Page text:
German sentiment at six-year low
The mood among German investors has sunk to its lowest in nearly six years, a survey has shown, weighed down by a festering trade dispute with the United States and concerns about Italy's commitment to the eurozone.
The ZEW research institute's indicator fell to -16.1 this month from -8.2 in May, it said yesterday. It is the lowest level since September 2012.
World leaders and global economic institutions are warning that the protectionism espoused by US president Donald Trump - including punitive import tariffs on steel and aluminium - are casting a dark cloud over the world economy.
But as Europe's biggest exporter to the US - a trade relationship that keeps more than a million Germans in jobs - German Chancellor Angela Merkel is desperate to avoid a trade war with Washington.
"The latest escalation in the trade dispute with the United States, and fears about policies by the new Italian government that could destabilise the financial system, are leaving their mark on the outlook for Germany," ZEW president Professor Achim Wambach said.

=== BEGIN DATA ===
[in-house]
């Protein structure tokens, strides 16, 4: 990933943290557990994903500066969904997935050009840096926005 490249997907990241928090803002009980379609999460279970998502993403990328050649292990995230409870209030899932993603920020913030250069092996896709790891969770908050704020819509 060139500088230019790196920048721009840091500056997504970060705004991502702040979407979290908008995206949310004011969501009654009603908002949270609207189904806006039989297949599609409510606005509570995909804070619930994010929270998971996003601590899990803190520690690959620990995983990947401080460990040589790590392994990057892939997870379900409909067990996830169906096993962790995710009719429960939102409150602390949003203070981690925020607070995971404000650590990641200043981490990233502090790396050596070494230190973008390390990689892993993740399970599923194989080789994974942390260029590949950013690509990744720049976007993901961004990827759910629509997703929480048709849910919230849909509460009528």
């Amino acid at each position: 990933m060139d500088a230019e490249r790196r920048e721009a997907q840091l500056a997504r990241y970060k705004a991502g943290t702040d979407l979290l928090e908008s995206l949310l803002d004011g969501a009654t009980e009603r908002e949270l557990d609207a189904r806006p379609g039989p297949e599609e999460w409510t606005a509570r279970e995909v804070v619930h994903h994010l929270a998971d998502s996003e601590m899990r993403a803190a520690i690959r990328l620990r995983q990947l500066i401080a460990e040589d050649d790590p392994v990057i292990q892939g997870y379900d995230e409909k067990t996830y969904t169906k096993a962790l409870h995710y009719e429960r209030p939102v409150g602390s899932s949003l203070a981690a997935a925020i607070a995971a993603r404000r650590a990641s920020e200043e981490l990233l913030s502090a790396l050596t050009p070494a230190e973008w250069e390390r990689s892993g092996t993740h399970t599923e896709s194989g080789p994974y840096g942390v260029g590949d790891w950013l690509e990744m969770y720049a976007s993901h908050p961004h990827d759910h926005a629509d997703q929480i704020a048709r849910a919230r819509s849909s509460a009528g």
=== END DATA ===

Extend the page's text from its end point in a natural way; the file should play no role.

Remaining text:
Mr Trump stunned the United States' allies at the weekend when he backed out of a joint communique that had been agreed by G7 leaders in Canada that mentioned the need for "free, fair and mutually beneficial trade" and the importance of fighting protectionism.
The survey was taken in the two weeks running up to Monday, when concerns about Italy were more prominent than those about trade.
"On the face of it, the ZEW index suggests that German growth will decelerate sharply and that recession is a significant risk," Jennifer McKeown of Capital Economics wrote. (Reuters)